I pulled into the parking deck of the building which housed my publisher in Alexandrea, Virginia. They had recently been forced to relocate when the building they’d occupied in Manhattan was sold. I parked between a wall and an empty slot.
I hoped that by parking well away from the side of the deck nearest the building I might avoid some oaf in a big Caddie or Lincoln from opening his door into the side of my now aging 1974 Mercedes Benz 450 SLC.
I had bought it used in 1979 with the first big check I got from my publisher. That was five years ago. It had a few dings and scratches but nothing major. It is my oasis and think tank when I got writer’s block.
PYRENEES PRESS was a modestly sized publishing house. Modest was a fitting description. They published modestly good books. Books that were written by modestly talented writers. I publish my books through them.
I write Murder Mysteries. I don’t call them novels any more than I call myself an author. I’m a writer of books. That I will admit to. Some people would call that splitting hairs, but I don’t. I’ve read great books by talented authors. I’m a writer.
My name is Damon Kelly. My friends call me Duke. I write under a pen name, Mark Dagger. It’s a chance to avoid the criticism of people who also know great narrative prose and would seek to criticize me for not doing better. But the people who buy my books seem to like them. At least, they used to.
I made my way into the building through the gleaming brass and glass doors, past the brown terrazzo foyer with its inlaid map of the globe within a brass ringed circle. I found the bank of elevators on the left. I pressed the little button and waited patiently for the elevator car to arrive. When it opened, the petite blonde receptionist from my publisher’s office stepped out. I didn’t recall her name. She was all smiles and oozing charm. She squealed at seeing me in the lobby. She asked if she could bring me back a coffee. I declined.
I rode up in the polished brass paneled elevator car. The walls gleamed in a mirror like finish. I looked upon my aging countenance. I was dressed, as usual, in a lightweight L.L. Bean cloth parka that had been weather proofed. It was Navy Blue, a color I liked. Under that a navy open collared polo shirt and faded jeans. I had owned the jeans for years. I was there as they faded. I didn’t buy them that way.
I exited the elevator on the top floor of the building. I think PP owned the entire building. I assumed that was why they could display their name prominently above it. I passed through their double glass doors bound in gleaming brass and entered the lobby of my publisher. I wasn’t surprised to see an empty desk when I walked in. I knew the receptionist was out.
The walls were covered in a golden hued burlap above a wainscoted raised panel mahogany colored bottom section. It read plush. Facing me were a collection of book jackets displaying an illustration of some dame in distress from some unseen evil. In the background, a lone figure in a trench coat, upturned collar and a downturned fedora was lighting a cigarette under a lamppost. Atop the display appeared the words Another MARK DAGGER Murder Mystery.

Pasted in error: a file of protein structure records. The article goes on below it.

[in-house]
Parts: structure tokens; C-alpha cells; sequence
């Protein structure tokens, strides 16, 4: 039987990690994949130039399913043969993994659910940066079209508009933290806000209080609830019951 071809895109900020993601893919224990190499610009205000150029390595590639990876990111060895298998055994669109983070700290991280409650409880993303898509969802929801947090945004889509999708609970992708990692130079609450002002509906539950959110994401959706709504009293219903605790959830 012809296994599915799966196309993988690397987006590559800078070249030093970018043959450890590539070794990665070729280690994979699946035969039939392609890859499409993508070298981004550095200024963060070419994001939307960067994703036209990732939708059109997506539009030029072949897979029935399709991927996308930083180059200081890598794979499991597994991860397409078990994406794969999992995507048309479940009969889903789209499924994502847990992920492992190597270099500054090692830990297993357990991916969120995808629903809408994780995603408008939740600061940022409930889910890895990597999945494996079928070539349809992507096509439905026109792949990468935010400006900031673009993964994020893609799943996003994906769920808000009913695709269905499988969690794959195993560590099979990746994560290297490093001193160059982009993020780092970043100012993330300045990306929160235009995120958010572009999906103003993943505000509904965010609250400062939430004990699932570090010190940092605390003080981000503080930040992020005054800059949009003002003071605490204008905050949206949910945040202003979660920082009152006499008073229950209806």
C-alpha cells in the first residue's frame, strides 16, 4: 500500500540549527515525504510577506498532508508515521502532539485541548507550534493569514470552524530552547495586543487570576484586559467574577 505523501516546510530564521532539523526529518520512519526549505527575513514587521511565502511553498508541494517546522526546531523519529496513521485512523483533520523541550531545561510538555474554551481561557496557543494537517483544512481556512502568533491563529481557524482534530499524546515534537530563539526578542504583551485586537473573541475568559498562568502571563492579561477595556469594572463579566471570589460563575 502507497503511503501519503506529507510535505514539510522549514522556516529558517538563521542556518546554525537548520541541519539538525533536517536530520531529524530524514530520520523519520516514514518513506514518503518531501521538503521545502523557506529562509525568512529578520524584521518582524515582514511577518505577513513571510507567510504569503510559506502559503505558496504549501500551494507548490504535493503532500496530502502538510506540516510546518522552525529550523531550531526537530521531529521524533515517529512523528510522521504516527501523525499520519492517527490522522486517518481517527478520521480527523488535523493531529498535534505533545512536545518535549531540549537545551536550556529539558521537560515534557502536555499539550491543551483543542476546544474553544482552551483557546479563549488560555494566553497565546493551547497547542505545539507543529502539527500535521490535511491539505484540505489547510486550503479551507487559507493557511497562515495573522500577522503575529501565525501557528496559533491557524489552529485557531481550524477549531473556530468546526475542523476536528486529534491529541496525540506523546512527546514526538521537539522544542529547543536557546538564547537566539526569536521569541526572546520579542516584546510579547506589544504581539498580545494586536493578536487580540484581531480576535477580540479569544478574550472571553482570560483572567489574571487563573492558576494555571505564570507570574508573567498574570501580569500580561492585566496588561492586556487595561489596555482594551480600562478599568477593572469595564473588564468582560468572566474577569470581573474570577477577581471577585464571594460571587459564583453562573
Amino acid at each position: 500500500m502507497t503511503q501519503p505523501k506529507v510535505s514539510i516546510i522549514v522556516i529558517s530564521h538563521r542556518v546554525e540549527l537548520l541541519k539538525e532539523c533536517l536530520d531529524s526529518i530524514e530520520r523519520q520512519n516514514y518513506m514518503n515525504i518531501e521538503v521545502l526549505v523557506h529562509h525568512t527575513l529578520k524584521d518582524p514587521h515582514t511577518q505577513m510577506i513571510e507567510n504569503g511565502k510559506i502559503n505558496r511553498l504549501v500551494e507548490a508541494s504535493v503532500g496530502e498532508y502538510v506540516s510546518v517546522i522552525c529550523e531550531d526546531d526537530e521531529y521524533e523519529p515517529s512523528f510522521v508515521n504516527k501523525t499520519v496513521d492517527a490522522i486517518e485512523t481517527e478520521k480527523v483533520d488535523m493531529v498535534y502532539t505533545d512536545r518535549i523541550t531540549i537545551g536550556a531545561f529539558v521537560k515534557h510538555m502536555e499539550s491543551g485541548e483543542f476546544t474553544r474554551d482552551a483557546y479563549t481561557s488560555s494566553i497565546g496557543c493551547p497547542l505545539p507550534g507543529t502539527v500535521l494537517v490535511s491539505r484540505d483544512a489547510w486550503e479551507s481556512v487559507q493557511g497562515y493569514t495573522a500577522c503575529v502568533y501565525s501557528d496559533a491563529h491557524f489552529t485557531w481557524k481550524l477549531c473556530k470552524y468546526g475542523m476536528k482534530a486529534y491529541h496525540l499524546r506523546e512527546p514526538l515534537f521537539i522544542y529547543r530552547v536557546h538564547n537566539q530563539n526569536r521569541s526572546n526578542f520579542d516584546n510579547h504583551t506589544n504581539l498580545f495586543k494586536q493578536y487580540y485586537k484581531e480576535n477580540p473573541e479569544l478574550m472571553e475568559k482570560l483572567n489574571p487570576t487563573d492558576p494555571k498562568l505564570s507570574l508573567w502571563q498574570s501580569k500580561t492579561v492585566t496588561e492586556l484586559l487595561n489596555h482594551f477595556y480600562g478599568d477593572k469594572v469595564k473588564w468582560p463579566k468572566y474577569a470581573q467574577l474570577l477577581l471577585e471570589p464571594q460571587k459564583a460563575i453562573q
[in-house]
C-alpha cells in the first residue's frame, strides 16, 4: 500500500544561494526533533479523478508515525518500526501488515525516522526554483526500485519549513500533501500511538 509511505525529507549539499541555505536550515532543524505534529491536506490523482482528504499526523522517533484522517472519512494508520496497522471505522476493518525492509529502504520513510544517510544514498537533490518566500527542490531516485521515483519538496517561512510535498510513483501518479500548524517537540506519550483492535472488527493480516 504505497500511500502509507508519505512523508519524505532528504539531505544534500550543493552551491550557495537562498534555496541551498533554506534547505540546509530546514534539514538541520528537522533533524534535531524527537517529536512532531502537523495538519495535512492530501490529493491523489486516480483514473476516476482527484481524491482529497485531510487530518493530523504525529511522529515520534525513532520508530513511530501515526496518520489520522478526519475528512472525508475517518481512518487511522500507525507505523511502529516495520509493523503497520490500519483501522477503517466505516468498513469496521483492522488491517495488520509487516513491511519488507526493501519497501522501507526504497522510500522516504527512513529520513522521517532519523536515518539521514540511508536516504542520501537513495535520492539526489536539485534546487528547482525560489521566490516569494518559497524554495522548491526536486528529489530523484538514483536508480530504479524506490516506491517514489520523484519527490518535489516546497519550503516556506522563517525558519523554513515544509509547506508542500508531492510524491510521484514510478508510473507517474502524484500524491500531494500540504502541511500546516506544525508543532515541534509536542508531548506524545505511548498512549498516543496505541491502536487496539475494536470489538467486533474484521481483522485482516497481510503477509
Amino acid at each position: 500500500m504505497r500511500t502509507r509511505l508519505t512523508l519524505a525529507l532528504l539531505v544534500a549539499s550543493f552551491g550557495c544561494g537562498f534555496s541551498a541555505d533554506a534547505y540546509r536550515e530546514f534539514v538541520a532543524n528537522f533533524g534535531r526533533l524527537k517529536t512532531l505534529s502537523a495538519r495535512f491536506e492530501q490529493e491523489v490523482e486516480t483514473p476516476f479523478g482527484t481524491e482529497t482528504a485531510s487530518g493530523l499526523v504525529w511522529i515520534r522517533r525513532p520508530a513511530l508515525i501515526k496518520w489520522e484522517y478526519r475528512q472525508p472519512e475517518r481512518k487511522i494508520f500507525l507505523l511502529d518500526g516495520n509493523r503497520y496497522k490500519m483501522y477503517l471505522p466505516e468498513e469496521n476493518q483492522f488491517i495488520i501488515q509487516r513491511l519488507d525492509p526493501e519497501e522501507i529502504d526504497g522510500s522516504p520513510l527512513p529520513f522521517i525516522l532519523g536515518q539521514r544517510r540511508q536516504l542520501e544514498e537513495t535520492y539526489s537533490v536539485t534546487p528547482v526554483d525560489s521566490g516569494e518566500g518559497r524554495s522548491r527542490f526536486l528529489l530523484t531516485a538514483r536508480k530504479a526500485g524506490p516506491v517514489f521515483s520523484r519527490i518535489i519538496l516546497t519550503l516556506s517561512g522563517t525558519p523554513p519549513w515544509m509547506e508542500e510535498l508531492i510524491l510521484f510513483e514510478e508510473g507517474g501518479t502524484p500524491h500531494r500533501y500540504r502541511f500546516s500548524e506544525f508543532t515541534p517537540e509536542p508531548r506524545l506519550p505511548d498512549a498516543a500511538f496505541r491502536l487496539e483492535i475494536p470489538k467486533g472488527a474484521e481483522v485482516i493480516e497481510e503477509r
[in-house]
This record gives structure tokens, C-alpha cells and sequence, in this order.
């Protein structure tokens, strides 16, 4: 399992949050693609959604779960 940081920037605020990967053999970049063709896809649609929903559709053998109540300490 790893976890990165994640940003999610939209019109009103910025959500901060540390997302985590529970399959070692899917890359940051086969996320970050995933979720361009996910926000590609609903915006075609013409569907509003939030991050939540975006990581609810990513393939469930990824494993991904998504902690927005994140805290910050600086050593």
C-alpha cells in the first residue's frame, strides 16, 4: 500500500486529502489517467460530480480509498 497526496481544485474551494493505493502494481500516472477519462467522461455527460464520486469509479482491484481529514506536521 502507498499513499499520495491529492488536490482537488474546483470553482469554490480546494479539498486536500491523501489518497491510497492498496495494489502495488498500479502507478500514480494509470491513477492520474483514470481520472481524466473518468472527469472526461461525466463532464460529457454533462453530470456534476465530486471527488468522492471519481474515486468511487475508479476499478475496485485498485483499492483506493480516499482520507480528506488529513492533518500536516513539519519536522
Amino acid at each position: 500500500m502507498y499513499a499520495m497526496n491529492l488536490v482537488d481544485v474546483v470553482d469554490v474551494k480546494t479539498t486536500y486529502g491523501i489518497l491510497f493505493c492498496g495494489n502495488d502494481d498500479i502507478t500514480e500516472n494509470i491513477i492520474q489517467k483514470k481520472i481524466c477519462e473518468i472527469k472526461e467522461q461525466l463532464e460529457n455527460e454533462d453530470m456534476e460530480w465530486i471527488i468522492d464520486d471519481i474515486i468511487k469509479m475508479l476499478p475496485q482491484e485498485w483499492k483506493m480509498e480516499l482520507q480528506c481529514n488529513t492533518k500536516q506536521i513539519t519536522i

In the center was a large picture of me, dressed in the same upturned trench coat and broad brimmed hat, lighting a cigarette. Thankfully my cupped hands covered the lower half of my face. It made it simpler when someone thought they recognized me. Deniability was a blessing and a comfort.
What was not a comfort, was the display on the right wall of a man in a US Navy baseball cap. This man was smoking a pipe. His face was full frame. His picture was surrounded by two Book Jackets on either side depicting Washington DC landmarks and Naval vessels. These were books of political intrigue. “Thrillers” my agent called them. The man in the photo was defined underneath, DON MURPHY, Pyrenees Press’ Rising Star.
I had been summoned to the offices of my publisher for a “conference.” That’s a polite way of saying “Your books aren’t selling and you’re in trouble, Jack.” I had seen my checks. I knew they were decreasing for a good reason. I wasn’t stupid. I was aware that the public’s taste, my readers’ tastes, had changed. And not in my favor.
The little blonde receptionist returned. She placed her coffee, and something wrapped in a napkin, on her desk. She promised to let Roger know I was here and she’d be just a minute. Normally a young, nubile blonde whose body had reached peak perfection would be a cause of wonder among visitors about what exactly her duties were vis-a-vis the boss, the publisher and head honcho, Roger Remora. That was only if you didn’t know Roger Remora.
Remora. You know. Like the sucker fish that attaches itself to a shark and feeds off the scraps that fall by the wayside. It was a fitting name for a parasite. However, a parasite that I really needed.
Roger Remora appeared in two thirds of a three-piece glen plaid grey-green suit, a gold shirt and a dark maroon regimental tie at half-mast. Very butch. Except for the Mother of Pearl cufflinks. Roger fancied himself to be my very best friend. Then again, Roger had a lot of fancies. It seems we all fantasize about being what we are not.
I followed Roger back into his office. He closed the door behind us. I assumed it was about to get loud. Roger indicated I should sit in one of the two client chairs as he settled in behind his desk. He began with the normal pleasantries by telling me all sorts of personal things about his recent life with his loving wife and daughter. The same wife who’d left him three years before and took their daughter with her. He told me these things almost as if he believed I cared. We both knew I did not.